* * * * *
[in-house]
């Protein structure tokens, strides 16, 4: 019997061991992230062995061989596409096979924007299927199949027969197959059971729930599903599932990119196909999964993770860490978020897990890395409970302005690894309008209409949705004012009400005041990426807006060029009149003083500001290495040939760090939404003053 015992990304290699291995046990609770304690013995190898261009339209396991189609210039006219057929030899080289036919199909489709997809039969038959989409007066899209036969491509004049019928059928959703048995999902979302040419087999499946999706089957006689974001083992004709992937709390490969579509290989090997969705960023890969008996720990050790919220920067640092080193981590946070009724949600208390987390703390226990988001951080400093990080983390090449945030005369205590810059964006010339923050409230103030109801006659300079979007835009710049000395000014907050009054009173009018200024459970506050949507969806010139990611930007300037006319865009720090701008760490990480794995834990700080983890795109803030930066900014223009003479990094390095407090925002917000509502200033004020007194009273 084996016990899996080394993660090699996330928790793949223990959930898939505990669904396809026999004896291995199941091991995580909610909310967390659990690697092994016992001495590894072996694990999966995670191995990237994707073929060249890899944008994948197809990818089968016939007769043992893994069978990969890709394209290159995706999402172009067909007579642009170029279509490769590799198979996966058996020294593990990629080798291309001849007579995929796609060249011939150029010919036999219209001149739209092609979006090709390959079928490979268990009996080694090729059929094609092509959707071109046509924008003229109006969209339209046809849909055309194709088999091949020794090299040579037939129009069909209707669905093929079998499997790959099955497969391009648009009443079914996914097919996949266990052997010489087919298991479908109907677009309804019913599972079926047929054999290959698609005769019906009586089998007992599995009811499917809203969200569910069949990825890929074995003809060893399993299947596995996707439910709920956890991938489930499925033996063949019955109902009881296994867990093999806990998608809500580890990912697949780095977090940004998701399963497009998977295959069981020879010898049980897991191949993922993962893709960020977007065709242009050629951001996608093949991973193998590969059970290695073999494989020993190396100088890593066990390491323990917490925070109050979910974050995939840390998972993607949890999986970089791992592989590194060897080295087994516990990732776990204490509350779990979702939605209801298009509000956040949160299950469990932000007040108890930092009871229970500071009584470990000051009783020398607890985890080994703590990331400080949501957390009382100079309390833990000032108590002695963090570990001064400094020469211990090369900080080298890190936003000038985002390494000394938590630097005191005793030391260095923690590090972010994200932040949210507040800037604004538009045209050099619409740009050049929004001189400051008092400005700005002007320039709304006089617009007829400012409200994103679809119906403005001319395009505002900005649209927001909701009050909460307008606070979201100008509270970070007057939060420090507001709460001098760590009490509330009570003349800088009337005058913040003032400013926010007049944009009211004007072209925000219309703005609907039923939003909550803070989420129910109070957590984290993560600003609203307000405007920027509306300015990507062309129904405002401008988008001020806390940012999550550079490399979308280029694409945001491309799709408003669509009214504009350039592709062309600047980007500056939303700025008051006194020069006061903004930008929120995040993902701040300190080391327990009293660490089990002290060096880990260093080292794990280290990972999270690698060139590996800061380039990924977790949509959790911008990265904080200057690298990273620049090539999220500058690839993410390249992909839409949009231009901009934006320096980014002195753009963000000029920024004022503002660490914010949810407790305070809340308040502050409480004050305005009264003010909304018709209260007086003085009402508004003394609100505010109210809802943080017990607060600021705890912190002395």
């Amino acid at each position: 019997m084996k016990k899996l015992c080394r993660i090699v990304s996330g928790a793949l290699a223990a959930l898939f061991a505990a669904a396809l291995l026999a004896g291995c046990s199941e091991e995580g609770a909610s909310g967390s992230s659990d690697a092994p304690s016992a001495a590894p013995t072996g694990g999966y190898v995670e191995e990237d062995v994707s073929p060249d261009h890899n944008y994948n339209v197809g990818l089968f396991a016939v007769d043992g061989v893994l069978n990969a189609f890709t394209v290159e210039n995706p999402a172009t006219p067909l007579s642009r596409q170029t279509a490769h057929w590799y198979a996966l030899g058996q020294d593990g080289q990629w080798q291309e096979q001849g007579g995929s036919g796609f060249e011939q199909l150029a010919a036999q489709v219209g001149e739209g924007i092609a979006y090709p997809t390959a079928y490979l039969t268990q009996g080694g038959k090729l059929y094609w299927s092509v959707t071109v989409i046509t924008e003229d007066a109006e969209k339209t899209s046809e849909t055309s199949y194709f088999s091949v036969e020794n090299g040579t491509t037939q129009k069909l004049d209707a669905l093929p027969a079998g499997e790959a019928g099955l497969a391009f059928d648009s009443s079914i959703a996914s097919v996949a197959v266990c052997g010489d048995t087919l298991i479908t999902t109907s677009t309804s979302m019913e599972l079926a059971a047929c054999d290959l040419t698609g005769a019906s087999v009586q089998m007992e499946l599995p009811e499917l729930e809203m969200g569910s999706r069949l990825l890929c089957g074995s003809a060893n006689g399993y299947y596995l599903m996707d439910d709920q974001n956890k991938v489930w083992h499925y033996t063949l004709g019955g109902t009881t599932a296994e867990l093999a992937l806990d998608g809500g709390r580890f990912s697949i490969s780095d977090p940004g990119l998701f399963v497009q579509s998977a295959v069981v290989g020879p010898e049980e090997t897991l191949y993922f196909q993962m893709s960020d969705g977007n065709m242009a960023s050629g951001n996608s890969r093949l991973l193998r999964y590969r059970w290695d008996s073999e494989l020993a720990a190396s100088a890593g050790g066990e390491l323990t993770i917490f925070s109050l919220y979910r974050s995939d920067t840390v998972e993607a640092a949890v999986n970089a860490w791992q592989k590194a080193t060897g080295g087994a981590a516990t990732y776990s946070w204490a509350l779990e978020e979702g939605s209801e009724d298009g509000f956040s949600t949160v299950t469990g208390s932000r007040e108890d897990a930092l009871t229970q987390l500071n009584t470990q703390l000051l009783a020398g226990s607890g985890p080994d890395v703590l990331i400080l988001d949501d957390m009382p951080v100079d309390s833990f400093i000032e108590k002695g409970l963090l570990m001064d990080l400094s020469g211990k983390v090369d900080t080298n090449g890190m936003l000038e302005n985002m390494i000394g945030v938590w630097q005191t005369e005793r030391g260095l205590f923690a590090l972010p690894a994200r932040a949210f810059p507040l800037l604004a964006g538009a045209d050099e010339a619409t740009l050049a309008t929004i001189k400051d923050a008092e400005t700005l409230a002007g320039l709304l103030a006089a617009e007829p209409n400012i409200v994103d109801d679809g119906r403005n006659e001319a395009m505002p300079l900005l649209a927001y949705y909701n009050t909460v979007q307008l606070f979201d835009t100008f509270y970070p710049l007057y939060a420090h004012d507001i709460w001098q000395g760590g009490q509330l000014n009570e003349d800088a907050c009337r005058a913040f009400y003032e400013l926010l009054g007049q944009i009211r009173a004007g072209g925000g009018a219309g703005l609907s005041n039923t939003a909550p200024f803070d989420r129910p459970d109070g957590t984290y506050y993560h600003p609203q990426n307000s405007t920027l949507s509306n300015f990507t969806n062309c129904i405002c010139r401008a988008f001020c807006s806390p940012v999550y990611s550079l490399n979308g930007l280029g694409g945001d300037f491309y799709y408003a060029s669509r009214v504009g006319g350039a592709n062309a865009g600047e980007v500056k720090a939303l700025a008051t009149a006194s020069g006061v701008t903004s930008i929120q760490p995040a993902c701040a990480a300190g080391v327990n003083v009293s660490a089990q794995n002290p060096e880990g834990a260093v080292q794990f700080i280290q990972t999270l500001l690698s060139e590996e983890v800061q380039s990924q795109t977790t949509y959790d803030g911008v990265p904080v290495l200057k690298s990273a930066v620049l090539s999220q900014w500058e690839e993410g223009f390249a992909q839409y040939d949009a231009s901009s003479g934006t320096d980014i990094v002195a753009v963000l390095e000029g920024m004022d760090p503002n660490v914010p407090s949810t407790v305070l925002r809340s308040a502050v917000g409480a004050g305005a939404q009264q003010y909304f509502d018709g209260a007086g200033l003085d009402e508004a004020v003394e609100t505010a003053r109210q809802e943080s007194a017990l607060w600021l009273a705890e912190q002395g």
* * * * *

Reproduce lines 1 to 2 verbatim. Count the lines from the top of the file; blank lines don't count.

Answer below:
[in-house]
């Protein structure tokens, strides 16, 4: 019997061991992230062995061989596409096979924007299927199949027969197959059971729930599903599932990119196909999964993770860490978020897990890395409970302005690894309008209409949705004012009400005041990426807006060029009149003083500001290495040939760090939404003053 015992990304290699291995046990609770304690013995190898261009339209396991189609210039006219057929030899080289036919199909489709997809039969038959989409007066899209036969491509004049019928059928959703048995999902979302040419087999499946999706089957006689974001083992004709992937709390490969579509290989090997969705960023890969008996720990050790919220920067640092080193981590946070009724949600208390987390703390226990988001951080400093990080983390090449945030005369205590810059964006010339923050409230103030109801006659300079979007835009710049000395000014907050009054009173009018200024459970506050949507969806010139990611930007300037006319865009720090701008760490990480794995834990700080983890795109803030930066900014223009003479990094390095407090925002917000509502200033004020007194009273 084996016990899996080394993660090699996330928790793949223990959930898939505990669904396809026999004896291995199941091991995580909610909310967390659990690697092994016992001495590894072996694990999966995670191995990237994707073929060249890899944008994948197809990818089968016939007769043992893994069978990969890709394209290159995706999402172009067909007579642009170029279509490769590799198979996966058996020294593990990629080798291309001849007579995929796609060249011939150029010919036999219209001149739209092609979006090709390959079928490979268990009996080694090729059929094609092509959707071109046509924008003229109006969209339209046809849909055309194709088999091949020794090299040579037939129009069909209707669905093929079998499997790959099955497969391009648009009443079914996914097919996949266990052997010489087919298991479908109907677009309804019913599972079926047929054999290959698609005769019906009586089998007992599995009811499917809203969200569910069949990825890929074995003809060893399993299947596995996707439910709920956890991938489930499925033996063949019955109902009881296994867990093999806990998608809500580890990912697949780095977090940004998701399963497009998977295959069981020879010898049980897991191949993922993962893709960020977007065709242009050629951001996608093949991973193998590969059970290695073999494989020993190396100088890593066990390491323990917490925070109050979910974050995939840390998972993607949890999986970089791992592989590194060897080295087994516990990732776990204490509350779990979702939605209801298009509000956040949160299950469990932000007040108890930092009871229970500071009584470990000051009783020398607890985890080994703590990331400080949501957390009382100079309390833990000032108590002695963090570990001064400094020469211990090369900080080298890190936003000038985002390494000394938590630097005191005793030391260095923690590090972010994200932040949210507040800037604004538009045209050099619409740009050049929004001189400051008092400005700005002007320039709304006089617009007829400012409200994103679809119906403005001319395009505002900005649209927001909701009050909460307008606070979201100008509270970070007057939060420090507001709460001098760590009490509330009570003349800088009337005058913040003032400013926010007049944009009211004007072209925000219309703005609907039923939003909550803070989420129910109070957590984290993560600003609203307000405007920027509306300015990507062309129904405002401008988008001020806390940012999550550079490399979308280029694409945001491309799709408003669509009214504009350039592709062309600047980007500056939303700025008051006194020069006061903004930008929120995040993902701040300190080391327990009293660490089990002290060096880990260093080292794990280290990972999270690698060139590996800061380039990924977790949509959790911008990265904080200057690298990273620049090539999220500058690839993410390249992909839409949009231009901009934006320096980014002195753009963000000029920024004022503002660490914010949810407790305070809340308040502050409480004050305005009264003010909304018709209260007086003085009402508004003394609100505010109210809802943080017990607060600021705890912190002395």